Skills body to pursue court case

The Learning and Skills Council will take a voluntary organisation to court next week despite warnings that it could damage its relationship with the third sector.

The quango, which funds education and training for over-16s, is suing a small organisation in Wolverhampton called Kids in Communication for breach of contract.

Umbrella bodies the NCVO and Acevo are urging the council, which has been trying to encourage more charities to bid for contracts, to drop the case.

They claim the council has frequently abused the Compact and that court action is a draconian approach that could jeopardise the future of Kids in Communication, which has trained 4,000 young people in radio skills since 1999.

They say it could also set a dangerous precedent for the skills body and the wider not-for-profit sector.

"This is seriously not the way to behave," said Stephen Bubb, chief executive of Acevo, who has written to Compact Commissioner John Stoker asking him to intervene.

"The LSC needs to understand the damage this would do to its relationship with the voluntary sector. Taking a small charity to court is heavy-handed. I expect the Compact Commissioner to take this up as a matter of urgency."

Stuart Etherington, chief executive of the NCVO, wrote to education secretary Alan Johnson in January expressing his concerns about the LSC's "extreme action". Last month, the NCVO, which is still hoping to reach a settlement before the case goes to court on Monday, said the skills council had a "bullying culture".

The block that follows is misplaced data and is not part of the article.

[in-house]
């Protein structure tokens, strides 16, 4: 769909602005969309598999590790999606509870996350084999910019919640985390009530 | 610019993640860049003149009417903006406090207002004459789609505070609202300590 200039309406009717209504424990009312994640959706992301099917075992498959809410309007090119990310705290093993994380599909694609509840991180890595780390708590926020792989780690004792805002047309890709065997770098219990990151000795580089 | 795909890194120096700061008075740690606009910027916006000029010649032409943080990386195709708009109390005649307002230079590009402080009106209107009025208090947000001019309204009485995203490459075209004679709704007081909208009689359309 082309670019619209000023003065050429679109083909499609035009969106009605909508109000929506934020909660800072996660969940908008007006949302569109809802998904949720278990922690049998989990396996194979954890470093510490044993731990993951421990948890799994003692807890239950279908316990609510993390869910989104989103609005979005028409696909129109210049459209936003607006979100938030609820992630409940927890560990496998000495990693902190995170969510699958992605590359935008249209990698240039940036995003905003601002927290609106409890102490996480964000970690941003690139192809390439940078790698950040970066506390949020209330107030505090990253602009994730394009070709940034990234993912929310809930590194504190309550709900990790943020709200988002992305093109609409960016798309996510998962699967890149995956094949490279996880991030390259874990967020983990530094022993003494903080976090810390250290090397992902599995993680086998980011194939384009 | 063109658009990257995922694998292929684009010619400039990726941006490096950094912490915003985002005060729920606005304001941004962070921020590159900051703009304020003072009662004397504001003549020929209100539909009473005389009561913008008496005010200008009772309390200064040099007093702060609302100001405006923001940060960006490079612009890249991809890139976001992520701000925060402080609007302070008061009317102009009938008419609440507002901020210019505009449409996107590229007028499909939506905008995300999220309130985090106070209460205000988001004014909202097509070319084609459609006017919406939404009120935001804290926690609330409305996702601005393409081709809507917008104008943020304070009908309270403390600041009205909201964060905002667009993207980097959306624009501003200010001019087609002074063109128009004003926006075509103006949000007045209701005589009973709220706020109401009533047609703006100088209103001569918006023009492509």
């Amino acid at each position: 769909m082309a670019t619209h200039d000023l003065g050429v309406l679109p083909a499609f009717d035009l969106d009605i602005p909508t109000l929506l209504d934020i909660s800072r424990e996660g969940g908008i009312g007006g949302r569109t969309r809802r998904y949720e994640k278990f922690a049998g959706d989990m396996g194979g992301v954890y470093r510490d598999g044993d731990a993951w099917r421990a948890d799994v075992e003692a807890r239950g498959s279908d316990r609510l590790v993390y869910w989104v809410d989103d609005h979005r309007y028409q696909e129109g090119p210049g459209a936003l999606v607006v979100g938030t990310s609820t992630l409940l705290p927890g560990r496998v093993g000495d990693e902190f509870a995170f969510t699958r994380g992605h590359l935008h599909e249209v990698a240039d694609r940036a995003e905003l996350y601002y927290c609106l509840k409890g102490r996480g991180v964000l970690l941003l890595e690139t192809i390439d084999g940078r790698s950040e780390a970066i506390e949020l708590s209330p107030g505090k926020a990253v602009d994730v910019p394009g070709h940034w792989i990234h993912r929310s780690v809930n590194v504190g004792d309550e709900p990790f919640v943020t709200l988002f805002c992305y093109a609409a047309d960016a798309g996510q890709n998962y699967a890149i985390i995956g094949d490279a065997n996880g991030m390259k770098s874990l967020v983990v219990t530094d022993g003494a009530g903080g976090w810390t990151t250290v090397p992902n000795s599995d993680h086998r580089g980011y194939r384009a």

The LSC, which receives £10.4bn a year, appointed nine 'charity ambassadors' last month to tell staff about the value of working with the voluntary sector.

Nicky Brunker, the LSC's head of marketing and communications, said the organisation was "absolutely committed to engaging with third sector organisations". She added: "We have pursued this legal action as a last resort."

Stoker said: "Because this case is now before the courts, it would be inappropriate for us to comment further at this stage."

NSPCC director Mary Marsh, who sits on the LSC's top-tier decision-making National Council, declined to comment. Fellow council member Shirley Cramer, chief executive of Dyslexia Action, was on holiday as Third Sector went to press.

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